On the demon plane, she had stood the size of an elephant, with a broad back covered in quills. The rest of her body was covered in heavy, overlapping scales, from the end of her long snout to the tip of her short tail. Her mouth curled in a perpetual sneer, her needle-like teeth black, her beady, crimson eyes hate-filled. A transformation took place as she crossed the threshold between Yurle and Everbright. She took the form of a spiny hedgehog, and though her size, that of a badger, was immense for the common species of hedgehog, little notice was taken of her in the barren lands.

When her time came, Raylana deposited the first born of her kind in the new Yurle. Two tiny wretched creatures, upon the hard, cruel earth. They too had the appearance of common hedgehogs, one slightly bigger than the other.

Raylana smiled down at her progeny as she whispered their names into the wilderness. The wilderness whispered something back that sounded like a curse. For, having been born in the lands of mortals, they would be mortal unless she could find the magic that made the gods divinely immortal. She had heard of Cuthbertís Orb and knew she must take it for her spawn. The dark and light planes had recently rang with the outrage of the gods when they discovered their loss, so all knew a theft had occurred. But where Cuthbertís Orb had gone, no one knew.

The larger of the tiny creatures blinked its eyes stupidly and pushed aside his smaller brother, fighting his way to his motherís nipple. His quills were of a golden hue and caught the sunís light. "You who are big and strong and quick to suckle I will call Glimmer," Raylana stated. "The golden child who holds much promise."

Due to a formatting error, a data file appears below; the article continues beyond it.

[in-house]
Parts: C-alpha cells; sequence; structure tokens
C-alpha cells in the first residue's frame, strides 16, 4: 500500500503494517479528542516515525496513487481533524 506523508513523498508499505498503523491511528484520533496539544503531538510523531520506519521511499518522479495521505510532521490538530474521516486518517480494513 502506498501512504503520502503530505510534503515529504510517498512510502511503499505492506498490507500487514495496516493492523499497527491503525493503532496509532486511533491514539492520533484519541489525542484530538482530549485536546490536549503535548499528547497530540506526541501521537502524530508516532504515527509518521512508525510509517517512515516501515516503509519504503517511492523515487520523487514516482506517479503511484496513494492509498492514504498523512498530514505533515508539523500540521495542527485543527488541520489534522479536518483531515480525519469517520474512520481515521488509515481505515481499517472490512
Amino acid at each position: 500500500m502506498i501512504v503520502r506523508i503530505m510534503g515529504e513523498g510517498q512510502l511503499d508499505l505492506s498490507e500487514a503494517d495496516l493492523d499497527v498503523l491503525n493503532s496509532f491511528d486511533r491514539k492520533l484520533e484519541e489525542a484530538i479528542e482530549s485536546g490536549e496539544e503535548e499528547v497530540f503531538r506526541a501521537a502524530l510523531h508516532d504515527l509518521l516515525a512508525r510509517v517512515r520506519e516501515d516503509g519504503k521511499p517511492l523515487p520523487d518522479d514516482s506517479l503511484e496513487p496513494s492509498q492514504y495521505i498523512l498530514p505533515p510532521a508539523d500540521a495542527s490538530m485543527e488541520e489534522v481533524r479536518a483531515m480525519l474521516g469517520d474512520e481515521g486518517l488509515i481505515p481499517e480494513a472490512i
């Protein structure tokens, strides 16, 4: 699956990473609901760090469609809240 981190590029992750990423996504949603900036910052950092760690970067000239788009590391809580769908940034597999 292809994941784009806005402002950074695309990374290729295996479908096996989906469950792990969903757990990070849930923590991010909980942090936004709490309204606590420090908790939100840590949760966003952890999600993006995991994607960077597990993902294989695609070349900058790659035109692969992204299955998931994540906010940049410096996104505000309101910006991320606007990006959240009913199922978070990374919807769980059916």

She looked down at the other creature; a runt, whose wrinkled, scaly skin bore a sickly yellowish appearance. His quills were flattened and dull. "You I will name Walpole, the shriveled one."

Call it insensitivity or simply an unfortunate choice of nomenclature (and for a demon, it was a particularly horrible appellation), this seemingly inconsequential naming of names established a terrible friction between the two siblings almost at once, an animosity which would eventually lead to the oneís death and the otherís swift and terrible rise to power.

For as Glimmer and Walpole grew older, it became increasingly clear that Glimmer was their motherís favorite. Walpole watched as his brother received his motherís praise for finding the best patch of berries or rooting out the tastiest worms. Raylana resented the fact that Walpole, with his shorter legs, could not keep up when the family went hunting for beetles and the squirmy things that hid under rocks and inside rotting logs.

Like the men of old, the first hedgehog offspring were destined to live a long life and of course, Glimmer prospered and Walpole didnít, which set the table for what happened next.

It started as any other day in the life of a hedgehog.

"Hurry, Walpole," she scolded time and time again. "You are so slow that all of the juicy bugs are getting away."

"Sorry, mother," Walpole apologized without remorse, barely able to hide his resentment. His eyes had become extremely beady and hate-filled and his lips held a frightening sneer, just like his motherís, but she failed to notice.

Raylana shook her head in disappointment. "Itís too bad you couldnít be more like your brother. Glimmer is so self-sufficient, so full of charm."

Glimmer smiled proudly at the compliment and skipped off into the darker, less-traveled part of the wilderness while his mother tarried at a boysenberry bush, chewing and swallowing several of the berries hanging from its branches. Walpole, feeling rejected and wrathful, followed his brother into the forest, concealing himself behind bushes and stumps whenever Glimmer stopped to survey his surroundings.

Before long, Glimmer came to a cave in the side of a rocky hill. A bright golden light emanated from its interior. Curious, Glimmer trotted eagerly inside. Walpole followed far enough behind to remain undetected.